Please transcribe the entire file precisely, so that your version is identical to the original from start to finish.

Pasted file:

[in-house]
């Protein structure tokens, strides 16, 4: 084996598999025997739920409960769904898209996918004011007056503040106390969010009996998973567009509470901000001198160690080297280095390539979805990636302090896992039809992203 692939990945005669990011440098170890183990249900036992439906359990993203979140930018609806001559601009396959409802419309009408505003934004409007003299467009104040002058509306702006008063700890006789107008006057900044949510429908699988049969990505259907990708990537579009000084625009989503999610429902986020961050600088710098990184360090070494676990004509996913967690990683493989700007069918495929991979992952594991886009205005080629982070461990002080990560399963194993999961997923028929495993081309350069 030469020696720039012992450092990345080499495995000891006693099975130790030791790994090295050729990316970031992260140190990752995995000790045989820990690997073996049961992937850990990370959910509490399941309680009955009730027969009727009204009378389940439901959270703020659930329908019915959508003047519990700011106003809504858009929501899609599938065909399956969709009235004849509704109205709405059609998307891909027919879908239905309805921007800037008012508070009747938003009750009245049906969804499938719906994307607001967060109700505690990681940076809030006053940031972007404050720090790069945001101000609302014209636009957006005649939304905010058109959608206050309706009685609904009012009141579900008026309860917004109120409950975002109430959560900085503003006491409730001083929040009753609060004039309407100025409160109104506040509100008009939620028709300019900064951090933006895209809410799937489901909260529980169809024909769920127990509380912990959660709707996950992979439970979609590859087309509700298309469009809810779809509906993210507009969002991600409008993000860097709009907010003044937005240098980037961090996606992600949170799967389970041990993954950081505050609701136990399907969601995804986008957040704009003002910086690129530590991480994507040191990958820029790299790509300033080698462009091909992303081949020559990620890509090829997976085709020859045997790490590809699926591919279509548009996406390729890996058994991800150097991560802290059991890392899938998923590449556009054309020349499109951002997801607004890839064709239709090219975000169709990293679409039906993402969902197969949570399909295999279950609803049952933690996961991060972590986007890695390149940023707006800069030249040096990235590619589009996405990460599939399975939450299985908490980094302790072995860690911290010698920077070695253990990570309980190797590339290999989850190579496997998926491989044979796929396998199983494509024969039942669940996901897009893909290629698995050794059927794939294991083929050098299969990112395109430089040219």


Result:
[in-house]
């Protein structure tokens, strides 16, 4: 084996598999025997739920409960769904898209996918004011007056503040106390969010009996998973567009509470901000001198160690080297280095390539979805990636302090896992039809992203 692939990945005669990011440098170890183990249900036992439906359990993203979140930018609806001559601009396959409802419309009408505003934004409007003299467009104040002058509306702006008063700890006789107008006057900044949510429908699988049969990505259907990708990537579009000084625009989503999610429902986020961050600088710098990184360090070494676990004509996913967690990683493989700007069918495929991979992952594991886009205005080629982070461990002080990560399963194993999961997923028929495993081309350069 030469020696720039012992450092990345080499495995000891006693099975130790030791790994090295050729990316970031992260140190990752995995000790045989820990690997073996049961992937850990990370959910509490399941309680009955009730027969009727009204009378389940439901959270703020659930329908019915959508003047519990700011106003809504858009929501899609599938065909399956969709009235004849509704109205709405059609998307891909027919879908239905309805921007800037008012508070009747938003009750009245049906969804499938719906994307607001967060109700505690990681940076809030006053940031972007404050720090790069945001101000609302014209636009957006005649939304905010058109959608206050309706009685609904009012009141579900008026309860917004109120409950975002109430959560900085503003006491409730001083929040009753609060004039309407100025409160109104506040509100008009939620028709300019900064951090933006895209809410799937489901909260529980169809024909769920127990509380912990959660709707996950992979439970979609590859087309509700298309469009809810779809509906993210507009969002991600409008993000860097709009907010003044937005240098980037961090996606992600949170799967389970041990993954950081505050609701136990399907969601995804986008957040704009003002910086690129530590991480994507040191990958820029790299790509300033080698462009091909992303081949020559990620890509090829997976085709020859045997790490590809699926591919279509548009996406390729890996058994991800150097991560802290059991890392899938998923590449556009054309020349499109951002997801607004890839064709239709090219975000169709990293679409039906993402969902197969949570399909295999279950609803049952933690996961991060972590986007890695390149940023707006800069030249040096990235590619589009996405990460599939399975939450299985908490980094302790072995860690911290010698920077070695253990990570309980190797590339290999989850190579496997998926491989044979796929396998199983494509024969039942669940996901897009893909290629698995050794059927794939294991083929050098299969990112395109430089040219």